By Randolph Brandt
A couple of years ago – before the nation’s financial collapse in the final days of the Bush administration – I ran into a now-former Racine mayor, who shall remain nameless, but he was coming out of a bar.
“Complain to me when your assessment (and hence, its value) goes down,” the then-mayor replied.
Well, that mayor’s not in office anymore, but a letter this week from the city assessor notified me that my tax assessment finally did go down — by a little more than 2 percent — at a time when I read on Racine Post that housing values may actually be down by as much as 25-30 percent in Racine.
Thanks a lot. By that measure, I’m 2 percent ahead, but 30 percent behind.
It’s my bet you are, too.
The new bunch in City Hall probably will make up the difference in tax revenue with a higher tax rate anyway; meanwhile, there are nearly a dozen homes still on the market in my neighborhood, unsold for many months, despite the “price reduced” addendums tacked onto all the real estate signs.
Whether you’re a Tea Partier or not, it’s time to complain about this situation, and demand financial reform.
How did this happen? How did the largest personal investment in my portfolio — my home — suddenly become unmarketable, or at least only marketable at a significantly reduced price that’s considerably less than I’d been counting on to help pay for my retirement?
Rather than ask the new mayor again (which probably wouldn’t help anyway), I ‘d like to ask Goldman Sachs instead.
There are lots of people in line to ask questions of Goldman Sachs, including several congressional investigatory panels and the newly empowered Securities and Exchange Commission, so I don’t really expect any direct answers from Goldman Sachs anytime soon.
Right now, they’re just denying everything, insisting only that they’re not crooks.
So, I’m left to figure out this major nationwide financial collapse myself.
The explanation goes something like this:
Unlike the stock market, much of the bond market is virtually unregulated by the SEC. Therefore, entities such as Goldman Sachs and other “investment” banks are basically free to invent exotic derivatives to bring to market based on extremely questionable investments, such as packaged, worthless subprime mortgages, and to sell them to unsuspecting retirees and other investors, like you and me.
Since there’s currently no meaningful federal regulation prohibiting this type of fraud, they just went ahead and perpetrated it.
They also knew from the get-go that because they control so much of the nation’s wealth, they ultimately would be deemed “too big to fail,” and that no matter what the risks, the federal government would have no choice but to bail them out or face the country’s financial ruin.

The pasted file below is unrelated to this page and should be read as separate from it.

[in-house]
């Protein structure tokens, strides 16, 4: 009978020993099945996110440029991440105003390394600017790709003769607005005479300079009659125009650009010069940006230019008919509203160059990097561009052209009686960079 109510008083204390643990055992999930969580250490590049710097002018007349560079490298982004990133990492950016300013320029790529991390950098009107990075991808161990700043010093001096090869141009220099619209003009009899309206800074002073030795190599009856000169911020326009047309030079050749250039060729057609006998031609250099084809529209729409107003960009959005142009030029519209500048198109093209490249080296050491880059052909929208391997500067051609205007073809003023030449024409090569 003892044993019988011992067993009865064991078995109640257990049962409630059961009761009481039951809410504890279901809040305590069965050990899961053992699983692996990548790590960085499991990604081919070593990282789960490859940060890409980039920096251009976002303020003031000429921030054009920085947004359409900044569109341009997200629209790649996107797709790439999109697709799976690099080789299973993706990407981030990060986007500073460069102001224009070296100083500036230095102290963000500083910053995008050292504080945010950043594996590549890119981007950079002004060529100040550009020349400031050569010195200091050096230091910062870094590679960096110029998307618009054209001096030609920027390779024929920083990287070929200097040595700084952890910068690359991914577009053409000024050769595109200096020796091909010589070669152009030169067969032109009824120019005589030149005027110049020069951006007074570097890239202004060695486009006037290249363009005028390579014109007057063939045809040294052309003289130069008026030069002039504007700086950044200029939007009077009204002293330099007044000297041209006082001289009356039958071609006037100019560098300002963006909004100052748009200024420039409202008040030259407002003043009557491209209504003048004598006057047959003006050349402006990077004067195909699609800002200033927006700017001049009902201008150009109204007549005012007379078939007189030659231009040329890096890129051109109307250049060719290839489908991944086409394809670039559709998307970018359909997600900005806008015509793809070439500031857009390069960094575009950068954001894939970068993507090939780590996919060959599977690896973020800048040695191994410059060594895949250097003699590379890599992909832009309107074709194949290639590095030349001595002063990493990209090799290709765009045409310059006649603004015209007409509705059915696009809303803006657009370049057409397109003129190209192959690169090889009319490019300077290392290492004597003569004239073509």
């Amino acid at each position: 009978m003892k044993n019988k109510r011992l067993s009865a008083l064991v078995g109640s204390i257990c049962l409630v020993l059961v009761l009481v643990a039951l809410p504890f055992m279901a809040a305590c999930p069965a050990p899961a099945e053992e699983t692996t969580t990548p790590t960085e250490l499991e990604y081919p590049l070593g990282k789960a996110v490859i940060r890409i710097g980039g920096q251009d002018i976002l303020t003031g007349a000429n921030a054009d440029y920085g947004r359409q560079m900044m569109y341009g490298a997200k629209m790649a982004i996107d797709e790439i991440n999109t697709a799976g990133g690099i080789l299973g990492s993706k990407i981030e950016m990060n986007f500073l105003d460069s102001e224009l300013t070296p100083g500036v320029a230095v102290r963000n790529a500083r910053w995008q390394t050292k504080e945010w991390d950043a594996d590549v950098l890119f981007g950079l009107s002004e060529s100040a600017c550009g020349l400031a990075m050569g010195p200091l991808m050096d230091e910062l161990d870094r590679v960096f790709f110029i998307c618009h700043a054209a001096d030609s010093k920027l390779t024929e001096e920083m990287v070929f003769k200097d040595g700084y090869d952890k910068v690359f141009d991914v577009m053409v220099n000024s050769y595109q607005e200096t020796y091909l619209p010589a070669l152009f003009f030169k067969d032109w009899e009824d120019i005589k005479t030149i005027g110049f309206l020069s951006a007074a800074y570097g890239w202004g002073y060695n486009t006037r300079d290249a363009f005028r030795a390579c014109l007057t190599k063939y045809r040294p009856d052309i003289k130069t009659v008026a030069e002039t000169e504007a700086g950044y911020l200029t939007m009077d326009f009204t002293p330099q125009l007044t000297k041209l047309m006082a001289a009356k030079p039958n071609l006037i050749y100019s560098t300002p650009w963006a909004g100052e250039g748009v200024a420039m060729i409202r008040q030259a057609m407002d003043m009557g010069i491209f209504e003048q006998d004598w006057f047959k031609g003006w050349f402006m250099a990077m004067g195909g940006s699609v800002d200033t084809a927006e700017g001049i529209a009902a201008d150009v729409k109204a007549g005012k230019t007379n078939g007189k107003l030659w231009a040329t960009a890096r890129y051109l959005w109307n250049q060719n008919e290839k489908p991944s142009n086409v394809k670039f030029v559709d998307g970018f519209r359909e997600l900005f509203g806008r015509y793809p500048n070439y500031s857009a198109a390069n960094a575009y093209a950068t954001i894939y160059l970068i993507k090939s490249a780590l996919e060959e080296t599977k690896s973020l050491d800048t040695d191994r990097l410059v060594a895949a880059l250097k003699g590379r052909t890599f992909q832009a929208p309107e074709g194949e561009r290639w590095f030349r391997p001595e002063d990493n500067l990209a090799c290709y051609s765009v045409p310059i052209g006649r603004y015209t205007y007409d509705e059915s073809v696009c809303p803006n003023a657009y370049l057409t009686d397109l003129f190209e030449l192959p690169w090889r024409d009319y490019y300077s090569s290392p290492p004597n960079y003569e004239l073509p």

It’s just another example of audacity, not of hope, but of hubris – powerful financial manipulators convinced that no matter what their decisions, there would be a private return for them shielded by socialized risk for everyone else.
If they were right, they’d get rich beyond avarice. If they were wrong, no matter – the rest of the people would have to pay them off anyway.
But it gets even worse. Not only did these Wall Street investment houses knowingly sell worthless bonds to millions of people, but at the same time, they placed alternative bets for themselves —called shorts — expecting those supposedly “triple-A” bond investments they sold to everybody else to fail, so they’d stand to reap billions either way, win or lose.
So, they made money on you and me by knowingly selling those worthless bonds on the open market, while at the same time, they were betting against the bonds’ performance on a private, secret market that is, unlike common stocks, unregulated by the federal government.
They simply couldn’t lose in this rigged game, but you and I did. It caused the housing market to collapse and along with it, the rest of the economy as well.
Back in the day when the mob ran the numbers racket, people would bet on a number, like 1-2-3, based on the possible finishers at the track, and the number would pay off or not, depending upon how well somebody happened to pick the winner.
But nobody anywhere in the chain really knew for certain which horses would finish in which order, so at least the game was, more or less, honest.
If the action on any one number sequence got too great for one bookmaker to risk, they’d simply “lay off” a portion of the bet to other bookies, just in case somebody got so lucky on a big score that a single bookie couldn’t handle it all.
Wall Street, in this instance, did just about the same thing. Goldman Sachs “laid off” the betting action to certain preferred accomplices, hedge fund operators who helped design the scheme.
The only difference between the mob and Wall Street in this instance, however, was that while the mob never really knew which horses would actually win at the track, the hedge fund operators already knew which horses in their packaged securities were lame. They knew the bad bonds from the good ones, and they helped Goldman Sachs pick the bad ones to sell to unsuspecting investors.
They already knew that the “favorite to show” would come in dead last, but they sold people tickets to win anyway, while secretly betting against the favorite themselves.
Whereas such “fixes” among numbers runners would have earned you a pair of cement shoes in the Hudson River or a shallow grave in the Pine Barrens of New Jersey, the same standard of dishonesty among the Wall Street mob now earns you millions of dollars a year in preferred bonuses.
That’s fraud, and that’s what the Obama administration wants to punish now and prevent in the future.
Ironically, the mores of the mob were, in comparison, more pristine than those of the current syndicates on Wall Street.
If that’s not a clarion call for financial reform, nothing is.
(Randolph D. Brandt is a retired newspaper editor living in Racine, Wis.)